The United States Treasury is responsible to manage the finances of the federal government, it issues and manages government debt. When the federal government spends more than its revenues, the Treasury has to increase government debt. US debt has increased under every president since Herbert Hoover (1929-1933). The government deficit (the shortfall between revenues and expenditures) reached $1.38 trillion in fiscal 2022 (about 4% of GDP) and continues into 2023.
Since 1917, Congress has instituted the obligation to approve a ceiling for the total value of debt issued by the government and for nearly 100 years, Congress approved increases in the debt ceiling pretty much automatically, following the logic that government expenditures were principally the consequence of programs already approved by Congress. Since 1960, according to the Treasury, Congress has approved a change in the debt limit 78 times, 49 under Republican and 29 times under Democratic Administrations.
However, in 2011 during the Obama Administration, when they won a majority in Congress, Republicans in Congress under the influence of the Tea Party movement refused to approve an increase in the debt ceiling, insisting that any increase in debt should be combined with a reduction in expenditures. In spite of months of negotiations between then Vice-President Biden and Congressional Republicans, they were never able to reach agreement, pushing the US to the brink of a default on its debt. Many economists point out that US Government debt is the bedrock of international debt markets, and a default by the US would cause a major international financial crisis with probable devastating impact on the US and the world.
In 2011, the Obama Administration reached a last-minute agreement with more moderate Republicans, putting into place a series of complicated procedures which eventually led to a substantial reduction in virtually all government discretionary spending over subsequent years, arbitrarily reducing many programs critical to US long-term growth and progress. The confusion and risk of default in 2011 also led Standard & Poor, one of the leading agencies that rates the quality of debt, to downgrade the rating of the US Government from the highest “AAA” to one notch below, “AA+”. Estimates have been made that the debt crisis of 2011 led to significant increase in costs to the US Government.
On January 19, 2023 Treasury Secretary Janet Yellen informed Congress that the US Government had reached its debt ceiling of $31.4 trillion (about 123.6% of GDP), urging them to immediately increase the debt ceiling, that she was putting into place “extraordinary measures” which could postpone the deadline date when the government would be pushed into default, the first time in the history of the country, which she estimated in June, 2023 (others have suggested the date might be pushed back to July or August, 2023).
Here we are in 2023 with a repeat of virtually the same scenario as in 2011 when the US went to the brink of a default, a Republican controlled House of Representatives and a small group of right-wing Representatives who insist they will not approve an increase in the debt ceiling without comparable reduction in expenditures. Only the situation is much more dangerous than in 2011: only 6 Republican members of the House can block a debt ceiling agreement, and Republican Speaker Kevin McCarthy has, in order to secure the votes to get elected Speaker, agreed to give enormous power to his extreme right wing, specifically agreeing to support their effort to tie any increase in the debt ceiling to a reduction in expenditures. Biden has made it clear he is not willing to negotiate a reduction in previously approved programs, and given his experience of failed negotiations in 2011, he has to date not even agreed to open discussions with House Republicans on the subject. We are again facing a high stakes game of “chicken”, both Republicans in the House and the Biden Administration unwilling to budge.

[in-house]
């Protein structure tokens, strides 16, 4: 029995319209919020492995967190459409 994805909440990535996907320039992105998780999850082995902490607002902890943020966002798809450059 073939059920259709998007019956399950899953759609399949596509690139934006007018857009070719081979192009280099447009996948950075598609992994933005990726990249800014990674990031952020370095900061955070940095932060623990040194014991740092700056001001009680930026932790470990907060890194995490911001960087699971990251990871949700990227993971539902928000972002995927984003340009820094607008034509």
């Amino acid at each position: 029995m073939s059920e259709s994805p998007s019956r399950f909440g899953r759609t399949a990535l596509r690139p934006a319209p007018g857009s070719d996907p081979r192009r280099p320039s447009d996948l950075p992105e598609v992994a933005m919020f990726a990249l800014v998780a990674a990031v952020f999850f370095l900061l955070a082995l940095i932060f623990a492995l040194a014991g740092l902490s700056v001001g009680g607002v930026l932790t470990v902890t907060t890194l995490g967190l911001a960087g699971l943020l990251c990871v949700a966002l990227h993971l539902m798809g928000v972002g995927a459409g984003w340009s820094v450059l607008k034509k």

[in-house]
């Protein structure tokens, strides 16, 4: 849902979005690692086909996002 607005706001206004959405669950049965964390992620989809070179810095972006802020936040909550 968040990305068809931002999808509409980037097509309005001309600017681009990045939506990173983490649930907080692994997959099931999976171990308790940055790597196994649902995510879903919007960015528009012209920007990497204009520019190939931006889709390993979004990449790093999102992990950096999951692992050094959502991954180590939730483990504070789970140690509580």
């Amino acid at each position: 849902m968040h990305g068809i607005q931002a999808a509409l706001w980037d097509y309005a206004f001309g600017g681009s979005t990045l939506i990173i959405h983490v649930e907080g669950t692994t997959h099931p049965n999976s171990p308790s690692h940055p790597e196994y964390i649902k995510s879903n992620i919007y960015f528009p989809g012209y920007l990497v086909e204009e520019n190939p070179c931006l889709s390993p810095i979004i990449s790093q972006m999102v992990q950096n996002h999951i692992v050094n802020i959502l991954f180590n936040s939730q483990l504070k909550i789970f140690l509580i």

What is likely to happen? One possible solution would be for moderate Republicans to agree to cooperate with Democrats in the House and put into place a “discharge motion” by which a majority (all the Democrats plus at least 6 Republicans) in the House can force a floor vote even if the Speaker doesn’t want it. The risk of course for moderate Republican House members is that ex-President Trump, Speaker McCarthy and the Republican Party leadership turn against them, making it difficult for them to win the Republican primaries leading to the election of November 2024. Few Republicans have been willing to stand up against the current Republican Party leadership, it is probably overly optimistic to believe they will do so now.
A more likely result is that as the deadline date approaches, with increasing pressure from all sides, the Biden Administration will have to negotiate spending cuts, seeking to minimize the impact on the programs they care most about such as Social Security, Medicare and other social and health expenditures and also seeking, probably with no chance of success, to get Republicans to agree to tax increases on the wealthy. The result is likely to be an agreement probably to once again reduce discretionary spending, hitting many critical areas of the operations of government, without seriously addressing the long-term causes of growing federal debt.
Whatever the outcome, both Parties will make every effort to place the blame on the other side, Republicans seeking to show that Democrats are wasteful spenders and Democrats accusing Republicans of seeking to cut back programs that are popular with a majority of Americans.
And so the subject of Debt Ceiling will stay in the news for the next months, making financial markets tremble while we observe with dismay that the absurd dance of two polarized Parties continues!